True or False: Eating Sugar Tends to Make Children Hyperactive
Is that can of soda causing your kids to bounce off the walls? You’re probably thinking, “Of course! They’re on a sugar high!” Parents and teachers often claim that eating sugar causes hyperactivity and behavior problems in children. However, numerous scientific studies have examined this claim, and none have found a connection between sugar or artificial sweeteners and hyperactivity.
Evidence for the Health Claim
Many parents feel that sugar causes hyperactivity in their children. The idea that food can impact behavior was first introduced in 1973 by allergist Benjamin Feingold. He based his “Feingold Diet” on stories from parents who reported that food additives, including sugar, made their children restless or irritable. Since then, studies have found that parents who expect sugar to affect their children are more likely to perceive their children as hyperactive after eating sugar or drinking sugary drinks than a nonbiased observer would. Many physicians respond to parents’ concerns by recommending low-sugar diets for hyperactive children.
Evidence Against the Health Claim
A number of researchers have investigated the “sugar hypothesis.” For example, Wolraich and colleagues put children aged 3-10 on three different diets for three consecutive three-week periods. The children were either normal preschoolers, or grade school children who were described by their parents as being sensitive to sugar.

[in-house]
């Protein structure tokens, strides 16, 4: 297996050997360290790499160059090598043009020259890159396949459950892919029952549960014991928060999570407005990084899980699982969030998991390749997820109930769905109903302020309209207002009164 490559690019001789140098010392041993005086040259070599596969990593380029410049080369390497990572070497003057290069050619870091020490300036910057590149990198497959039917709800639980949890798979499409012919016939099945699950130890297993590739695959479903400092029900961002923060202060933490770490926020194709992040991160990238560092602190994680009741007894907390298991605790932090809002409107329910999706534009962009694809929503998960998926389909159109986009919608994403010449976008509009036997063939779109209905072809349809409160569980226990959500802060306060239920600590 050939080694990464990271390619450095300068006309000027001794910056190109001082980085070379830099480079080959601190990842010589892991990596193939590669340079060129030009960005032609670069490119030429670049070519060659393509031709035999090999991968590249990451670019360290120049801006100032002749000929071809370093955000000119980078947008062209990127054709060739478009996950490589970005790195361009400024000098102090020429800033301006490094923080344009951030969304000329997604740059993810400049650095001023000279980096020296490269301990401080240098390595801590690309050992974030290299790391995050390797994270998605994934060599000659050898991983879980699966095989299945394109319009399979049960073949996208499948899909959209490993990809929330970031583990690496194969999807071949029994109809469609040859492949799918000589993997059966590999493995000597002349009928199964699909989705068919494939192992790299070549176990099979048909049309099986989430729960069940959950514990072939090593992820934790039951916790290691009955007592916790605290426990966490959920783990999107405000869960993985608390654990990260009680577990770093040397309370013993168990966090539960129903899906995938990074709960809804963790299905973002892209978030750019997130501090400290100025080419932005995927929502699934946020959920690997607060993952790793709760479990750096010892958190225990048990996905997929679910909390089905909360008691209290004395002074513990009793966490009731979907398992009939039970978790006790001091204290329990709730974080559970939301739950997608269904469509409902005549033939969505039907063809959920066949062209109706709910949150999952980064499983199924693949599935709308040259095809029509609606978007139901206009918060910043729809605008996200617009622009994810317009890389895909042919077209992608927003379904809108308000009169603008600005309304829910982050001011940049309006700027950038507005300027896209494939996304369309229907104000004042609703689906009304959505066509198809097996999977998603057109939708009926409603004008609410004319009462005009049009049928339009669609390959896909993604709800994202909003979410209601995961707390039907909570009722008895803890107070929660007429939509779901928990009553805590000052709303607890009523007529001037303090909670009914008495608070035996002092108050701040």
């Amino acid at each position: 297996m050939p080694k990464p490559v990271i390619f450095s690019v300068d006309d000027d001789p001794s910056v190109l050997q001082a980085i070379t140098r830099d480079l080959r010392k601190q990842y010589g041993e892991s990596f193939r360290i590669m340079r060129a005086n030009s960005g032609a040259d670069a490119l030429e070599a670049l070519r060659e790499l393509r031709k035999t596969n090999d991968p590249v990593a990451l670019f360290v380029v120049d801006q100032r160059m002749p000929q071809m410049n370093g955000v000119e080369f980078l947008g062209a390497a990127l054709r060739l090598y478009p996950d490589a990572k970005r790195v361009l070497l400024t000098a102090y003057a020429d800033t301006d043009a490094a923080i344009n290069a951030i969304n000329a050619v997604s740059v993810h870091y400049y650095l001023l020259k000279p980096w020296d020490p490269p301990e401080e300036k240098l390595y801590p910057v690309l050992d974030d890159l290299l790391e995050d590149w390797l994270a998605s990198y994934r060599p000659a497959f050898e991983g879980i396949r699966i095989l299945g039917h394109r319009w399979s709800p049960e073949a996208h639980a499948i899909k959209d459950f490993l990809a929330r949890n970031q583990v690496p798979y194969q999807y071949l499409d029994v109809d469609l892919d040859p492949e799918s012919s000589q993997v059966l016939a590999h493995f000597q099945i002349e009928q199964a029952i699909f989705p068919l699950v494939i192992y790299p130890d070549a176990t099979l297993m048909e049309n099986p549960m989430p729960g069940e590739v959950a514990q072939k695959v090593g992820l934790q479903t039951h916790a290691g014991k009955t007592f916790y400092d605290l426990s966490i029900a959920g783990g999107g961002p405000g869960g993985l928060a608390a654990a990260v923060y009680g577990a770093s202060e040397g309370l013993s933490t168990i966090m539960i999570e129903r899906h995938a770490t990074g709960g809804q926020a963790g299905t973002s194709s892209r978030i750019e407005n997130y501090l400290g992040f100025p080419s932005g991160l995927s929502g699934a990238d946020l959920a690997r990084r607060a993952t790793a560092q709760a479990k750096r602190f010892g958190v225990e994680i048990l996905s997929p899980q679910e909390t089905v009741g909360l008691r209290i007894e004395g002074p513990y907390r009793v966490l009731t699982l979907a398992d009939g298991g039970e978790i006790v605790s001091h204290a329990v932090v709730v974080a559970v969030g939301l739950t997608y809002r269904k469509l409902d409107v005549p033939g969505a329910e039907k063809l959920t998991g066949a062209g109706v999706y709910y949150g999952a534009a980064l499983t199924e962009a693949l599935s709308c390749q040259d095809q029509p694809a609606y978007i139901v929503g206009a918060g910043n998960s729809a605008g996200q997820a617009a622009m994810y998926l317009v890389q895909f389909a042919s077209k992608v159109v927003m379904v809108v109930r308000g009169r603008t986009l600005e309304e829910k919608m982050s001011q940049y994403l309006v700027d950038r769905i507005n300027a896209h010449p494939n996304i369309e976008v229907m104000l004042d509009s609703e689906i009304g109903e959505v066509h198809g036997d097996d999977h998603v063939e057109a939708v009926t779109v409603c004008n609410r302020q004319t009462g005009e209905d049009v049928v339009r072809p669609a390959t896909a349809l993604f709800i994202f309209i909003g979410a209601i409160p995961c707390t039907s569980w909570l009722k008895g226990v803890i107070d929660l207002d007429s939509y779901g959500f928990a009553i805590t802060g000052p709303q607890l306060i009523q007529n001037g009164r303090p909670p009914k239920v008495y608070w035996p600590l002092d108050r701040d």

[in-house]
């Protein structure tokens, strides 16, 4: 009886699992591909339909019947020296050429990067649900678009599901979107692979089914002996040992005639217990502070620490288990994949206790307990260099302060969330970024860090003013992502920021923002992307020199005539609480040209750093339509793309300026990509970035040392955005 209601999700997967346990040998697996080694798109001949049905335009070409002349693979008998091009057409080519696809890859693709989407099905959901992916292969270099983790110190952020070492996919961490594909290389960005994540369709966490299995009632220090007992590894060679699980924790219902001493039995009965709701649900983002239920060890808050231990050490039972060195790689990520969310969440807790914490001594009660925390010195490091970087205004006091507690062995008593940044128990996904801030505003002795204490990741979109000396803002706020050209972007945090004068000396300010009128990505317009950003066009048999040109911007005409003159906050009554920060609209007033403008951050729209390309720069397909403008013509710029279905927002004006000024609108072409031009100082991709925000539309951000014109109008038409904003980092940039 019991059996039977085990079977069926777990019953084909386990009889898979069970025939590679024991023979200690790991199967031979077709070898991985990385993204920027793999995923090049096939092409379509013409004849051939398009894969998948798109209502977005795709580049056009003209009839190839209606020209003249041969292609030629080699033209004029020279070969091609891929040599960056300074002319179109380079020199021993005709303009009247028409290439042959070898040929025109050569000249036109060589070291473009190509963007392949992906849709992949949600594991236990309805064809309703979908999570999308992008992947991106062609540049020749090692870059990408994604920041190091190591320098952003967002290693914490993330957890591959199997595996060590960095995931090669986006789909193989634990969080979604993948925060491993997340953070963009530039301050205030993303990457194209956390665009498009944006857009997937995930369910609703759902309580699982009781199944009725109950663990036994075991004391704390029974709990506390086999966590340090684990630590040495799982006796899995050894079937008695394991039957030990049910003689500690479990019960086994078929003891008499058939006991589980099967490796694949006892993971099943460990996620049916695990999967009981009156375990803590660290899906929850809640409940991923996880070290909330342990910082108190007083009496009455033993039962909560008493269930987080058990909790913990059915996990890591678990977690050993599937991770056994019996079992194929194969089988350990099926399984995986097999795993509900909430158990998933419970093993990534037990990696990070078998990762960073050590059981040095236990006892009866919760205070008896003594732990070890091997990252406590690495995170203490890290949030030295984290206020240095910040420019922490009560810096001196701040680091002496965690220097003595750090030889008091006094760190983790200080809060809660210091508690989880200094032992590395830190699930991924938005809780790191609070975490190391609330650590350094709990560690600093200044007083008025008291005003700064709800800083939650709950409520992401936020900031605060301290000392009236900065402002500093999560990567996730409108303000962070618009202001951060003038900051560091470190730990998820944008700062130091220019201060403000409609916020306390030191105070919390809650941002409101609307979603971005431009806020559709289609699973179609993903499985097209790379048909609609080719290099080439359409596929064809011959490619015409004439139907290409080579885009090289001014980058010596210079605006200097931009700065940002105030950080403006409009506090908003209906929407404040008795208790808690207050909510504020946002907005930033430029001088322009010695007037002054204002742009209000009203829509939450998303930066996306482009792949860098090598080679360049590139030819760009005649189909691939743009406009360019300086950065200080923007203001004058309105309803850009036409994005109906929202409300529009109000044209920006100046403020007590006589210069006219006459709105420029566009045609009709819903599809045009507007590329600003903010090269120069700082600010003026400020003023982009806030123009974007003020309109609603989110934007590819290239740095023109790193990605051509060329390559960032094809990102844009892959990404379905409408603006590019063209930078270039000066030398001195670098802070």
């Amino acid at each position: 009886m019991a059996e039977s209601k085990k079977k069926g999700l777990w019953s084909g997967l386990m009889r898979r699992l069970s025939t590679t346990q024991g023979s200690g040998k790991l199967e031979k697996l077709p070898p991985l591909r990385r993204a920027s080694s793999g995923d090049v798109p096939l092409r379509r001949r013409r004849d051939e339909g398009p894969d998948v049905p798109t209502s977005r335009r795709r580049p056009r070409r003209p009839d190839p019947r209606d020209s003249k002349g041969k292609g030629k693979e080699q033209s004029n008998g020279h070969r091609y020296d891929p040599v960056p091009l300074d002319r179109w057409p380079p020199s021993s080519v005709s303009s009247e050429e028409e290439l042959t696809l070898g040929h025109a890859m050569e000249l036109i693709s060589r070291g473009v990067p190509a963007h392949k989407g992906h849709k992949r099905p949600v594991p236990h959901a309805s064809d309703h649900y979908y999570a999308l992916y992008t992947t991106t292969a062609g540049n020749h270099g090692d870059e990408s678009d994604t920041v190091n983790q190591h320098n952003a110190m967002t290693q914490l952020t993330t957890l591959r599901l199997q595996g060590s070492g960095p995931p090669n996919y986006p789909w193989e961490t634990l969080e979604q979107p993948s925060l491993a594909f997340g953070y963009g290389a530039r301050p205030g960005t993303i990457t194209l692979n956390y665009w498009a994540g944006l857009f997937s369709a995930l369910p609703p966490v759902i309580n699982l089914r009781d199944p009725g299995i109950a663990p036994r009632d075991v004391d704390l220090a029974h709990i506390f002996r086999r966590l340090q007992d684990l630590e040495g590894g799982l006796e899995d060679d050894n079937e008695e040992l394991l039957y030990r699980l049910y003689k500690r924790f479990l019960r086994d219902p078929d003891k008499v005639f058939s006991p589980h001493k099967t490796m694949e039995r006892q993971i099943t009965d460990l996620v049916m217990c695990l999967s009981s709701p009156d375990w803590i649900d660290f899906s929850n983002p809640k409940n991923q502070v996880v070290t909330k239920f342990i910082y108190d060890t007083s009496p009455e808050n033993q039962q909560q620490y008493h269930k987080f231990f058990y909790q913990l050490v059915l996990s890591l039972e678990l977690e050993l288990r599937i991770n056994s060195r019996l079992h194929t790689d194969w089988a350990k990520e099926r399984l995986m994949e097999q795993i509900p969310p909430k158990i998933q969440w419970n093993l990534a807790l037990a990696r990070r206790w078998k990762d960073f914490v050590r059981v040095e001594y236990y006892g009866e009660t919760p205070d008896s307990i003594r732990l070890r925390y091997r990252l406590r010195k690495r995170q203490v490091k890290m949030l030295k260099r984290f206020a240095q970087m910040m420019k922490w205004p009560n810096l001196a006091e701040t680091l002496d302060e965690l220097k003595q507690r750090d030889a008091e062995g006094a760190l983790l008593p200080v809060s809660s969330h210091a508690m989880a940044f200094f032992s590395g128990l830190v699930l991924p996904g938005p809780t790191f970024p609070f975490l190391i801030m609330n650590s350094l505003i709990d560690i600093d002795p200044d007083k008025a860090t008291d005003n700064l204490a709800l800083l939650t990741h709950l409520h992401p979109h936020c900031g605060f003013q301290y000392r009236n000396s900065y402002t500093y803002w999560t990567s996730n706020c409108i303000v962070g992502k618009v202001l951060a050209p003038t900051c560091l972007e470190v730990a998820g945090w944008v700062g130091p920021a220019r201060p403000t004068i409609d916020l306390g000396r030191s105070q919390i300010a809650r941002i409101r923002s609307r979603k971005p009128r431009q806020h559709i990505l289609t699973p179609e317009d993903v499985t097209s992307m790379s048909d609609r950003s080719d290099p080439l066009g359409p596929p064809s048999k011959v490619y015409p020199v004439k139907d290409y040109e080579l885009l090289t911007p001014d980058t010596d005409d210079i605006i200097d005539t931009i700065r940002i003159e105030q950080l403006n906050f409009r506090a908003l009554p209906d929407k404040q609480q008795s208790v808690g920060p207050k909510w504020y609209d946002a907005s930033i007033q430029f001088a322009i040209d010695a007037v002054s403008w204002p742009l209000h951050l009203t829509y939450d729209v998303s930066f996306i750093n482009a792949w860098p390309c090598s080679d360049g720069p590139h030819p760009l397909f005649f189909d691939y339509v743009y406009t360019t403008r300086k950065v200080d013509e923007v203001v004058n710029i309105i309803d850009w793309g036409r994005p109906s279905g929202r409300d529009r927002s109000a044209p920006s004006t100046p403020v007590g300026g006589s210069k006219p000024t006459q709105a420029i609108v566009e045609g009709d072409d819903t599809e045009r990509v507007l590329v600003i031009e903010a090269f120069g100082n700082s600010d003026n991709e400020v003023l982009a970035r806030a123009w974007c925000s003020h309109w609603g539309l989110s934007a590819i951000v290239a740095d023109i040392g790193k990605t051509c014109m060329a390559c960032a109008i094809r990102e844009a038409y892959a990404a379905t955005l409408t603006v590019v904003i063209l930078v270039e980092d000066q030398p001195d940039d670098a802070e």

The children were given either one diet high in sucrose, one high in aspartame (an artificial sweetener), and one high in saccharin (a sweet substance that presumably has no effect on behavior) during each three-week period. The children, parents, and researchers did not know which diet the children were on as it changed for each three-week period.
Observations of 39 behavioral and cognitive performance factors found that there were no significant differences between the three diets for the “sugar sensitive” children. Preschoolers showed slight variation among the 39 traits, but the differences did not form a pattern.
There is no evidence that consuming sugar or aspartame can make a child with a normal attention span hyperactive. Although sugar does make energy available to the body, it does not increase excitement or activity. Children with attention deficit-hyperactive disorder (ADHD) may metabolize sugar differently, and there exists the possibility that sugar may aggravate a behavior disorder that is already present. However, the majority of studies have found that even these children do not have negative or hyperactive reactions to sugar.
Despite widespread belief to the contrary, extensive research has not found a connection between sugar and hyperactivity. Such a link may seem to make sense because children are often hyperactive at social events where sugar is likely to be consumed, such as a birthday party or Halloween.
Hyperactivity and behavior problems are challenging to diagnosis and treat. Sugar-free diets have no place in the management of children with these conditions.
While it may be off the hook when it comes to children’s rowdy behavior, sugar still has few redeeming qualities. Dental cavities, obesity, and diabetes should provide plenty of incentive for parents to separate any child—wild or tame—from a seemingly limitless supply of sweets.
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